Even if you already purchase all of your clothes from thrift stores, use low waste shower products, and work with what you already have, there may be one area in your life that could become a little more sustainable: grocery shopping and cooking. Single-use plastics sneak their way into the packaging of many foods and dining halls or other on campus vendors. With these tips, you’ll be equipped to reduce your plastic usage!
Sustainable grocery shopping does not have to be inaccessible or expensive. One of the simplest ways to avoid buying plastic-wrapped produce is to use our organic cotton mesh produce bags. Produce in plastic bags or containers often spoils quicker. Additionally, bags of pre-packaged produce are often too large for the average person to finish before the entire bag spoils. Bring a set of produce bags to the store so you can purchase the exact amount of produce that you need while reducing your plastic waste.
Bulk food shopping is another way to skip plastic bags and use your own containers instead. Many grocery stores have bulk food sections where you can buy seeds, grains, nuts, and more. Use our organic muslin produce bags or your own glass jars. Bulk shopping saves you time and can often save you money in the long run too!
For certain items such as coffee, chocolate, snacks, and more, look for a Fair Trade Certified seal. This certification means that the product meets certain standards including “safe working conditions, environmental protection, sustainable livelihoods, and community development funding.” Most food labels do not disclose information about labor standards or sustainability, so shopping Fair Trade is a way to ensure you’re supporting companies that care about their workers and the environment.
If you primarily eat the dining hall or from other vendors on campus, bring your own utensils with you! Most vendors give out plastic utensils that aren’t the most environmentally friendly. To make sure you’re always prepared, pack our reusable bamboo utensils in your bag! These utensils come in a convenient carrying case and prevent plastic utensils from piling up in the landfill!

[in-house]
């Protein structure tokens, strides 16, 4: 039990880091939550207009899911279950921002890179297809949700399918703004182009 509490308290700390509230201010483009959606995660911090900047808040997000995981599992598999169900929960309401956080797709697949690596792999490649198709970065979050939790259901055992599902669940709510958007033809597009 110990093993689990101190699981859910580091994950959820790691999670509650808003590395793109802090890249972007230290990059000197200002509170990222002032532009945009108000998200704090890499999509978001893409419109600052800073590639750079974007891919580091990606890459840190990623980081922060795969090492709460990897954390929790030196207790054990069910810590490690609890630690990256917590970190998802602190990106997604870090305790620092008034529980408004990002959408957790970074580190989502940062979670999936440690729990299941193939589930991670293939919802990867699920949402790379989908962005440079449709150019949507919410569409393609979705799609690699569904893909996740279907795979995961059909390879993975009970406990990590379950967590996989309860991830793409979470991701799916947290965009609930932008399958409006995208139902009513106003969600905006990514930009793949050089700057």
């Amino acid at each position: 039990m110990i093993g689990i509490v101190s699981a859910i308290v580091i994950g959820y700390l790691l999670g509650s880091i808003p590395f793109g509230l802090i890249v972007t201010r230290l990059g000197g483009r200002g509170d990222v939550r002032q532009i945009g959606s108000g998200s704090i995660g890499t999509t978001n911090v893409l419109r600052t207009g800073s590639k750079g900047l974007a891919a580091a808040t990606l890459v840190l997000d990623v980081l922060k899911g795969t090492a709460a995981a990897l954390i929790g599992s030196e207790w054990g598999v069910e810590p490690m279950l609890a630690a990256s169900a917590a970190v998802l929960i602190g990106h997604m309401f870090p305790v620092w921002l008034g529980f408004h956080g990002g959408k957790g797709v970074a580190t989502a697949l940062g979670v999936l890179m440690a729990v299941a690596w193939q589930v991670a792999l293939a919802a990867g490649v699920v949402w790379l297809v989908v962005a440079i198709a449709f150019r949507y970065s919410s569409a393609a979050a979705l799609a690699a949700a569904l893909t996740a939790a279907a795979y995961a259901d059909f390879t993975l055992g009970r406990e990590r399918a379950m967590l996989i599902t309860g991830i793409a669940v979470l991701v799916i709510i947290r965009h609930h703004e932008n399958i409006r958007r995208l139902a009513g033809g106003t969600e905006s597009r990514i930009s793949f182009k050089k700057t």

All of these small changes can make a big difference in reducing your plastic consumption. When in doubt, there are some more general tips we like to live by to lower the carbon footprint of our plates and grocery carts. The first tip involves incorporating more meatless meals into your week. According to this New York Times article, 50 grams of protein from beef can produce 17.7 kilograms of CO2 while the same amount of tofu and beans produces less than one kilogram of CO2. Fortunately, more dining halls and restaurants offer meatless options. If meat free options are not as available to you, make that known to your campus’s dining services.
If you grocery shop and cook for yourself, try to purchase products packaged in paper or glass! Plastic production requires the use of fossil fuels and is more likely to pollute the environment. Meanwhile paper can be easily recycled and glass containers can be reused for food storage!
Don’t let living a more environmentally conscious lifestyle seem like a chore. By paying more attention to your plastic usage, the brands you support, and how much meat you consume on a weekly basis, you can become more aware of your impact.
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